IFJ Hails Stunning Victory for Working Rights of Journalists in Yemen

The International Federation of

Journalists (IFJ), today welcomed the successful deal the Yemeni Journalists

Syndicate (YJS), an IFJ affiliate, has reached with the authorities which will

see a dramatic change in working conditions for journalists in the state-owned

media.

The long-awaited agreement, a major

breakthrough, comes into force immediately. In early 2009, the government

agreed to the pay rises and improved contracts following negotiations with the

YJS, which ended a partial strike of journalists working in the four

government-owned media, the Saba News agency, the El Tharwa, the Al

Jumhureya newspaper and the 14

October newspaper.

The deal was due to be implemented this

year but was left out of the general budget for 2010 sparking a strike earlier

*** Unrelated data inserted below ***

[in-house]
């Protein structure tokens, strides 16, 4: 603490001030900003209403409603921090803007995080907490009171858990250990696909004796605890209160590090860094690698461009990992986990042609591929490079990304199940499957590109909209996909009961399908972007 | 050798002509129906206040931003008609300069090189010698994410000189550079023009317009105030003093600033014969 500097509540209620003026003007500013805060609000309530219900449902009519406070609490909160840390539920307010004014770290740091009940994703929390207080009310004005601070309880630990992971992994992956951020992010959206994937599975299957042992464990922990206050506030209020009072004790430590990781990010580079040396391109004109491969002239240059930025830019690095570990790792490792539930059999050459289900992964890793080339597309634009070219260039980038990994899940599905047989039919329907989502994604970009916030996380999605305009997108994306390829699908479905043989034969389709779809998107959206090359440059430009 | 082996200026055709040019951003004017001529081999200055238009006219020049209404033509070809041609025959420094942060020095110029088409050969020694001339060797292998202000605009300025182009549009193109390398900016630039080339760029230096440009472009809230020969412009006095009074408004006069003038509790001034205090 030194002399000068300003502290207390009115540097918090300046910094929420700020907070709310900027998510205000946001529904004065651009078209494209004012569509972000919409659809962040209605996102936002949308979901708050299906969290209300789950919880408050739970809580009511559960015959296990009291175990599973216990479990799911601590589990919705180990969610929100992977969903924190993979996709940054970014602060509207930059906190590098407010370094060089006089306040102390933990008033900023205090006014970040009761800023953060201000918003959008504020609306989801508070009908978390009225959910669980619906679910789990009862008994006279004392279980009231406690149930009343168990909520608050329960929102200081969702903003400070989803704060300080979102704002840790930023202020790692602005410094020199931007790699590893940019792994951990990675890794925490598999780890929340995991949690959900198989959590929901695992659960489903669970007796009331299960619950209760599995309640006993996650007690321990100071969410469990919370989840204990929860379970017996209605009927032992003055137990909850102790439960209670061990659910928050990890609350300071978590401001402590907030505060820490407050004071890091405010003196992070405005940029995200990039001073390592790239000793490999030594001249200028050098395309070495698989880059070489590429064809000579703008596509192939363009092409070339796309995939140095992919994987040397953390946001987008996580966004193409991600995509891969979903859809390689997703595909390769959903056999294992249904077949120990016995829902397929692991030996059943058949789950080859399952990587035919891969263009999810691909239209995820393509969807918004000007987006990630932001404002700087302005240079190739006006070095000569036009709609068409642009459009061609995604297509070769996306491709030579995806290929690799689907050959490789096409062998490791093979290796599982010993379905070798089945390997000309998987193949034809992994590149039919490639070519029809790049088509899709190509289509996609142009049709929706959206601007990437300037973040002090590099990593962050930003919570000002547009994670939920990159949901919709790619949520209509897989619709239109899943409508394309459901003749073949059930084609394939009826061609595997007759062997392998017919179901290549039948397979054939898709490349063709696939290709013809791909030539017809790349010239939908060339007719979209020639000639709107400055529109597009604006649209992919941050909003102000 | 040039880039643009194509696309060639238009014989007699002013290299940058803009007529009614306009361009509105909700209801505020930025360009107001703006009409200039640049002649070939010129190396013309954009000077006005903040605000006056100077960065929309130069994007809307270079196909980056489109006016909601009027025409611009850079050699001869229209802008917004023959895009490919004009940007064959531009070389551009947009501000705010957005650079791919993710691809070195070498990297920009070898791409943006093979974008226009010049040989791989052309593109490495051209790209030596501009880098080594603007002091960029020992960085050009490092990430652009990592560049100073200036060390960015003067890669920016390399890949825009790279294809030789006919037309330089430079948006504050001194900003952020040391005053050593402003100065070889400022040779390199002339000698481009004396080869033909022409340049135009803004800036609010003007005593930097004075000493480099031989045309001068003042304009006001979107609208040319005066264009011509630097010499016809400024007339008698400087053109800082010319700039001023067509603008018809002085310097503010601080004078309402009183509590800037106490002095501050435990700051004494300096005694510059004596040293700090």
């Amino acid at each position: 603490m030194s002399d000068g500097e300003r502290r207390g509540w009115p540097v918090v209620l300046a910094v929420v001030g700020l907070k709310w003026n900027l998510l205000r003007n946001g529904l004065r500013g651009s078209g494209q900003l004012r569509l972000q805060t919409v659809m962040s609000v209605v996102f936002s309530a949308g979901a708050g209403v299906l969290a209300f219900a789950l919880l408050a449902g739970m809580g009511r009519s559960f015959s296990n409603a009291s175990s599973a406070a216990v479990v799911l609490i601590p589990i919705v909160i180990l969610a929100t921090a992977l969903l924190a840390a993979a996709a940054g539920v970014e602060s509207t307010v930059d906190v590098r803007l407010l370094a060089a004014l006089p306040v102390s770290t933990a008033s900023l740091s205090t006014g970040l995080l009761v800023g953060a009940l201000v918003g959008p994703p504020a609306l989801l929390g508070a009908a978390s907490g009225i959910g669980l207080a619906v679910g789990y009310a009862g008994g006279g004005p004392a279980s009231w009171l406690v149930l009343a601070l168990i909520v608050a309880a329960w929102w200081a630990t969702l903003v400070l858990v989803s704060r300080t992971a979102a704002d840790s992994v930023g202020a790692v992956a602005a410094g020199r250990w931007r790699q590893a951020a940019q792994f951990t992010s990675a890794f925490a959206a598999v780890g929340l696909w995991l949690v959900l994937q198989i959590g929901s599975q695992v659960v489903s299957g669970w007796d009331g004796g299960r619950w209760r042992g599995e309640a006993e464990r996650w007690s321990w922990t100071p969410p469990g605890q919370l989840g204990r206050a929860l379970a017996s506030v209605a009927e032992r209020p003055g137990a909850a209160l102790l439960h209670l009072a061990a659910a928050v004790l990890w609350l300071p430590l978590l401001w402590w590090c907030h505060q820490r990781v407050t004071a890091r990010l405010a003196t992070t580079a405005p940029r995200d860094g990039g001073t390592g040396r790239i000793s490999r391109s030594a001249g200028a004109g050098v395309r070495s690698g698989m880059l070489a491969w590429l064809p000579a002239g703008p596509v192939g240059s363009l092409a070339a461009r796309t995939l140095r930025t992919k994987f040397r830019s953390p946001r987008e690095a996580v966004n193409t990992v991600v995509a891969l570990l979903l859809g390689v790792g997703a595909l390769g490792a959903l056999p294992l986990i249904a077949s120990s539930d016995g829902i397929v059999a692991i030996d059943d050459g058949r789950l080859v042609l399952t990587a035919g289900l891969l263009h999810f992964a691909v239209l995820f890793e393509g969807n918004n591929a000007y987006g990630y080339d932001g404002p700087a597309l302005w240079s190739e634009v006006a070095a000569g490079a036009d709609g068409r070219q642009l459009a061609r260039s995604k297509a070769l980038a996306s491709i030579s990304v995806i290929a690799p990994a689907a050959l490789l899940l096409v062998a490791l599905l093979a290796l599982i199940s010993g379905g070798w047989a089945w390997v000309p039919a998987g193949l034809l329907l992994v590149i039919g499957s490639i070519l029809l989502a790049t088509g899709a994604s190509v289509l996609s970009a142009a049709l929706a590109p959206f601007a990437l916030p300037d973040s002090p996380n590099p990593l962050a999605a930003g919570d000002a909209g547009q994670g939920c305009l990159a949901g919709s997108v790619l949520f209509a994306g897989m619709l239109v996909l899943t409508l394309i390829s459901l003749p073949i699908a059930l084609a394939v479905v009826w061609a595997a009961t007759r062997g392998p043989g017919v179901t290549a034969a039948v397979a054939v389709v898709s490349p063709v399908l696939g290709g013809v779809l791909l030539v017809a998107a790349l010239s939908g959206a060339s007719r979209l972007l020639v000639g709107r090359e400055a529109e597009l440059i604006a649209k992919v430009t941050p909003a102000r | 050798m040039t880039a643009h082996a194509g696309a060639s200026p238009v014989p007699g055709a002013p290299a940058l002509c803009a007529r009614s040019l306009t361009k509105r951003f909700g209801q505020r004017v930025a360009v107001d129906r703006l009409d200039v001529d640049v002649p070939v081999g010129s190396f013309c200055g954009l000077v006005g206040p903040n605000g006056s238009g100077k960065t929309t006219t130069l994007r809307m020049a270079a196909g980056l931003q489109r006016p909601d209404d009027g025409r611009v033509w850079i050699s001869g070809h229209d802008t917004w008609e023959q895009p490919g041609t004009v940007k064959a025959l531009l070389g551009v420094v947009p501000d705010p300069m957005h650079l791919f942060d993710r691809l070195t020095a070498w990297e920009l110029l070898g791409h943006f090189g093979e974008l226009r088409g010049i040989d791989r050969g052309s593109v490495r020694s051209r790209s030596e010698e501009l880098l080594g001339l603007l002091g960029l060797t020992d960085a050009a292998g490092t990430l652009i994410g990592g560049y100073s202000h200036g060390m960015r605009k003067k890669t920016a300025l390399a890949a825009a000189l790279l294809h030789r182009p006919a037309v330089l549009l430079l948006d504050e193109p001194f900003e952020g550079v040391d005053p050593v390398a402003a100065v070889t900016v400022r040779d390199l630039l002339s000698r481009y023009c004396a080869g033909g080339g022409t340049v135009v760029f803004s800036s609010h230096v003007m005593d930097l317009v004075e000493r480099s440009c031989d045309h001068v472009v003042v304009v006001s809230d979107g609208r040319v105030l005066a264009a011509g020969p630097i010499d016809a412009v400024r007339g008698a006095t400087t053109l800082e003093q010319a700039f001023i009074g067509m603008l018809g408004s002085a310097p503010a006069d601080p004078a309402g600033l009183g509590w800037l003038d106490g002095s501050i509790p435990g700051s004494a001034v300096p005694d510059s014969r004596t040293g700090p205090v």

this month involving up to 1500 journalists. 



"This is a stunning victory for Yemeni colleagues, we congratulate them," said Jim Boumelha, IFJ President. "It shows that when journalists are united and fight

together they can win. This landmark agreement should set the benchmark for journalists'

unions leading the fight to improve working conditions for their members across

the region."

With agreement assured, the YJS called

off the strike yesterday. It also hailed the support shown by the Yemeni

journalists from the independent media to their colleagues of the state-owned

sector.

While the battle for decent work was

being won, the crisis of news safety continues with two journalists shot in the

southern Yemeni city of Ad Dali

on 17 January, by unknown gunmen. AbdulRahman Almohamadi and Mohammed Mohsin

are in hospital with injuries to their limbs and the IFJ and the YJS have

called on the Yemeni government to investigate the incident where the two were

shot in a restaurant, while at lunch with two others.

"We fully condemn such acts of violence," said Boumelha. "Yemeni

authorities remain unwilling to protect journalists. There is an increasingly vicious pattern

of violence against Yemeni journalists who face an almost daily risk of

being targeted and gunned down by the enemies of press freedom. We demand an

urgent investigation that will see those responsible brought to justice."

For more information contact + 32 2 235 22 07

The IFJ represents over 600,000 journalists in 125 countries worldwide